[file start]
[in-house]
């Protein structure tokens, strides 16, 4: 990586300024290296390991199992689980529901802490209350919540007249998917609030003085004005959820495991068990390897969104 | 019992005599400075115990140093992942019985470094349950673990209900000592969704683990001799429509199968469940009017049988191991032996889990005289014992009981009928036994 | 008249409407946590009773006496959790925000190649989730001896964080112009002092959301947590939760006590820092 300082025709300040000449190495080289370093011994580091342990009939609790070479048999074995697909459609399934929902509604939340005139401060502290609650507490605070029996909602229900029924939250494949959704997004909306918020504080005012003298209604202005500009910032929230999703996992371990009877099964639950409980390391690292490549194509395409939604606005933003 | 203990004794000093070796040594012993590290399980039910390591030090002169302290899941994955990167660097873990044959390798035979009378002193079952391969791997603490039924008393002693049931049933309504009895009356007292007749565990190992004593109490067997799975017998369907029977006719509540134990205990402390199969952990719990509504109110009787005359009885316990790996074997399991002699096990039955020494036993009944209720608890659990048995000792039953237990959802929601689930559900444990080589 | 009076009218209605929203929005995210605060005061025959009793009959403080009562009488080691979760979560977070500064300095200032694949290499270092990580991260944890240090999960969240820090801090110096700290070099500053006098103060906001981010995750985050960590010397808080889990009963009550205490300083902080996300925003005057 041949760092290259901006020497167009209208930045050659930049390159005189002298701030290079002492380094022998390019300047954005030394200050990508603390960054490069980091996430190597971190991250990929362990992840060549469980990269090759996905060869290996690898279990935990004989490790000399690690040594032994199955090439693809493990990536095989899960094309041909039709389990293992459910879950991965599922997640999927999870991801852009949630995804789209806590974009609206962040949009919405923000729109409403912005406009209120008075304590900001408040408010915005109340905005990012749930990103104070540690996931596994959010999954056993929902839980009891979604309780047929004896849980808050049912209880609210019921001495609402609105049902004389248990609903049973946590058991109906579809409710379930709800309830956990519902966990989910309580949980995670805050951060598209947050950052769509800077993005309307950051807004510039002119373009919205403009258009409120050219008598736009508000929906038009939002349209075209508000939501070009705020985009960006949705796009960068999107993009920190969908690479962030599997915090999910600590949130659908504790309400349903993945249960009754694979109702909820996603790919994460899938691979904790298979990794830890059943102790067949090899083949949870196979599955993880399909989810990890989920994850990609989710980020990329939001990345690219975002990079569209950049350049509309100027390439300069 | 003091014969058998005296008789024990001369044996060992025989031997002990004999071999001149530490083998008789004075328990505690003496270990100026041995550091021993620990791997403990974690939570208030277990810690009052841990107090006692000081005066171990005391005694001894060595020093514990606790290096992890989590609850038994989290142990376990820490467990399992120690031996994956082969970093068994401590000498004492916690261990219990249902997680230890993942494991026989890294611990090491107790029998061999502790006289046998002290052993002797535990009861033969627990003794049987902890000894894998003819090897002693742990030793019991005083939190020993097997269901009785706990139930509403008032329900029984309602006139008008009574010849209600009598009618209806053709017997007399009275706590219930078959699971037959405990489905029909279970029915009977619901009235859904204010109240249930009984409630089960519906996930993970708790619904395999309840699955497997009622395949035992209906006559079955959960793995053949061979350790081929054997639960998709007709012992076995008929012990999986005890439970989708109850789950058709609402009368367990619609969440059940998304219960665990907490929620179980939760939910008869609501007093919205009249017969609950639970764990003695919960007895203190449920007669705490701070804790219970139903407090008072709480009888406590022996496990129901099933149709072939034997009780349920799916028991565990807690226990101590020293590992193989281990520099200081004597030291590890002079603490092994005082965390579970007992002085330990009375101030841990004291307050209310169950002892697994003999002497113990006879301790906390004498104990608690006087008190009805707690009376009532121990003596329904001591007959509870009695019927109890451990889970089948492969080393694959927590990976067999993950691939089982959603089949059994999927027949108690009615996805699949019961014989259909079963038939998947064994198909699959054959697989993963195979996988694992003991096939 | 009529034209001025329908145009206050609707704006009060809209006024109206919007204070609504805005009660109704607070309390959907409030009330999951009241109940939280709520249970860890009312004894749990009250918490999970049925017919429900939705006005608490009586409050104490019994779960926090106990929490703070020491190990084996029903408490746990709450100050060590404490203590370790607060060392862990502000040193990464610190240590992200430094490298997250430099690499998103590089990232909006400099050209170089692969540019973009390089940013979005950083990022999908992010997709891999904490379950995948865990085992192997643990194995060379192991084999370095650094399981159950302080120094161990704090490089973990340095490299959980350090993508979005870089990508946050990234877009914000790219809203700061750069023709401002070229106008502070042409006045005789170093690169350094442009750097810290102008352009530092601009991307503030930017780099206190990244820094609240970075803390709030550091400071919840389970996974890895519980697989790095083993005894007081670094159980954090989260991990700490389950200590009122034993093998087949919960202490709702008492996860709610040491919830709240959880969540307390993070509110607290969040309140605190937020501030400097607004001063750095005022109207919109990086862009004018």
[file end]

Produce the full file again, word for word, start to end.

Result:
[in-house]
């Protein structure tokens, strides 16, 4: 990586300024290296390991199992689980529901802490209350919540007249998917609030003085004005959820495991068990390897969104 | 019992005599400075115990140093992942019985470094349950673990209900000592969704683990001799429509199968469940009017049988191991032996889990005289014992009981009928036994 | 008249409407946590009773006496959790925000190649989730001896964080112009002092959301947590939760006590820092 300082025709300040000449190495080289370093011994580091342990009939609790070479048999074995697909459609399934929902509604939340005139401060502290609650507490605070029996909602229900029924939250494949959704997004909306918020504080005012003298209604202005500009910032929230999703996992371990009877099964639950409980390391690292490549194509395409939604606005933003 | 203990004794000093070796040594012993590290399980039910390591030090002169302290899941994955990167660097873990044959390798035979009378002193079952391969791997603490039924008393002693049931049933309504009895009356007292007749565990190992004593109490067997799975017998369907029977006719509540134990205990402390199969952990719990509504109110009787005359009885316990790996074997399991002699096990039955020494036993009944209720608890659990048995000792039953237990959802929601689930559900444990080589 | 009076009218209605929203929005995210605060005061025959009793009959403080009562009488080691979760979560977070500064300095200032694949290499270092990580991260944890240090999960969240820090801090110096700290070099500053006098103060906001981010995750985050960590010397808080889990009963009550205490300083902080996300925003005057 041949760092290259901006020497167009209208930045050659930049390159005189002298701030290079002492380094022998390019300047954005030394200050990508603390960054490069980091996430190597971190991250990929362990992840060549469980990269090759996905060869290996690898279990935990004989490790000399690690040594032994199955090439693809493990990536095989899960094309041909039709389990293992459910879950991965599922997640999927999870991801852009949630995804789209806590974009609206962040949009919405923000729109409403912005406009209120008075304590900001408040408010915005109340905005990012749930990103104070540690996931596994959010999954056993929902839980009891979604309780047929004896849980808050049912209880609210019921001495609402609105049902004389248990609903049973946590058991109906579809409710379930709800309830956990519902966990989910309580949980995670805050951060598209947050950052769509800077993005309307950051807004510039002119373009919205403009258009409120050219008598736009508000929906038009939002349209075209508000939501070009705020985009960006949705796009960068999107993009920190969908690479962030599997915090999910600590949130659908504790309400349903993945249960009754694979109702909820996603790919994460899938691979904790298979990794830890059943102790067949090899083949949870196979599955993880399909989810990890989920994850990609989710980020990329939001990345690219975002990079569209950049350049509309100027390439300069 | 003091014969058998005296008789024990001369044996060992025989031997002990004999071999001149530490083998008789004075328990505690003496270990100026041995550091021993620990791997403990974690939570208030277990810690009052841990107090006692000081005066171990005391005694001894060595020093514990606790290096992890989590609850038994989290142990376990820490467990399992120690031996994956082969970093068994401590000498004492916690261990219990249902997680230890993942494991026989890294611990090491107790029998061999502790006289046998002290052993002797535990009861033969627990003794049987902890000894894998003819090897002693742990030793019991005083939190020993097997269901009785706990139930509403008032329900029984309602006139008008009574010849209600009598009618209806053709017997007399009275706590219930078959699971037959405990489905029909279970029915009977619901009235859904204010109240249930009984409630089960519906996930993970708790619904395999309840699955497997009622395949035992209906006559079955959960793995053949061979350790081929054997639960998709007709012992076995008929012990999986005890439970989708109850789950058709609402009368367990619609969440059940998304219960665990907490929620179980939760939910008869609501007093919205009249017969609950639970764990003695919960007895203190449920007669705490701070804790219970139903407090008072709480009888406590022996496990129901099933149709072939034997009780349920799916028991565990807690226990101590020293590992193989281990520099200081004597030291590890002079603490092994005082965390579970007992002085330990009375101030841990004291307050209310169950002892697994003999002497113990006879301790906390004498104990608690006087008190009805707690009376009532121990003596329904001591007959509870009695019927109890451990889970089948492969080393694959927590990976067999993950691939089982959603089949059994999927027949108690009615996805699949019961014989259909079963038939998947064994198909699959054959697989993963195979996988694992003991096939 | 009529034209001025329908145009206050609707704006009060809209006024109206919007204070609504805005009660109704607070309390959907409030009330999951009241109940939280709520249970860890009312004894749990009250918490999970049925017919429900939705006005608490009586409050104490019994779960926090106990929490703070020491190990084996029903408490746990709450100050060590404490203590370790607060060392862990502000040193990464610190240590992200430094490298997250430099690499998103590089990232909006400099050209170089692969540019973009390089940013979005950083990022999908992010997709891999904490379950995948865990085992192997643990194995060379192991084999370095650094399981159950302080120094161990704090490089973990340095490299959980350090993508979005870089990508946050990234877009914000790219809203700061750069023709401002070229106008502070042409006045005789170093690169350094442009750097810290102008352009530092601009991307503030930017780099206190990244820094609240970075803390709030550091400071919840389970996974890895519980697989790095083993005894007081670094159980954090989260991990700490389950200590009122034993093998087949919960202490709702008492996860709610040491919830709240959880969540307390993070509110607290969040309140605190937020501030400097607004001063750095005022109207919109990086862009004018």